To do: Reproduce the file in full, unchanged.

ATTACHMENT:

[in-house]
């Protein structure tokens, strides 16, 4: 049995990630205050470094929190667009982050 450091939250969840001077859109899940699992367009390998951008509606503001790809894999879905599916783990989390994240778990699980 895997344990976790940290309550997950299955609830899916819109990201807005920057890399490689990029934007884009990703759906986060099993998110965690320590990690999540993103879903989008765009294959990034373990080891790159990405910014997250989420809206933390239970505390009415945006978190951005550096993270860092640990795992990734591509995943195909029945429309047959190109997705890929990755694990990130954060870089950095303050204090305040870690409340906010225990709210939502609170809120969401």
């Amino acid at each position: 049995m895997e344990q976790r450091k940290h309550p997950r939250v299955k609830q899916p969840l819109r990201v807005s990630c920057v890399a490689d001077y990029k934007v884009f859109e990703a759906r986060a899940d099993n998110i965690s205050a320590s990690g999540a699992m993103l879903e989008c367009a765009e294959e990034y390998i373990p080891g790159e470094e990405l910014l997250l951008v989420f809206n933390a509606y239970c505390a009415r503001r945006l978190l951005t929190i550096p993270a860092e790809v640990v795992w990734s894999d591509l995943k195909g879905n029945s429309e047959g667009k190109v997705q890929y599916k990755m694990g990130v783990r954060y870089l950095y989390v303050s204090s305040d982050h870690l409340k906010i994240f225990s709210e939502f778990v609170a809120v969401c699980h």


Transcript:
[in-house]
């Protein structure tokens, strides 16, 4: 049995990630205050470094929190667009982050 450091939250969840001077859109899940699992367009390998951008509606503001790809894999879905599916783990989390994240778990699980 895997344990976790940290309550997950299955609830899916819109990201807005920057890399490689990029934007884009990703759906986060099993998110965690320590990690999540993103879903989008765009294959990034373990080891790159990405910014997250989420809206933390239970505390009415945006978190951005550096993270860092640990795992990734591509995943195909029945429309047959190109997705890929990755694990990130954060870089950095303050204090305040870690409340906010225990709210939502609170809120969401």
């Amino acid at each position: 049995m895997e344990q976790r450091k940290h309550p997950r939250v299955k609830q899916p969840l819109r990201v807005s990630c920057v890399a490689d001077y990029k934007v884009f859109e990703a759906r986060a899940d099993n998110i965690s205050a320590s990690g999540a699992m993103l879903e989008c367009a765009e294959e990034y390998i373990p080891g790159e470094e990405l910014l997250l951008v989420f809206n933390a509606y239970c505390a009415r503001r945006l978190l951005t929190i550096p993270a860092e790809v640990v795992w990734s894999d591509l995943k195909g879905n029945s429309e047959g667009k190109v997705q890929y599916k990755m694990g990130v783990r954060y870089l950095y989390v303050s204090s305040d982050h870690l409340k906010i994240f225990s709210e939502f778990v609170a809120v969401c699980h």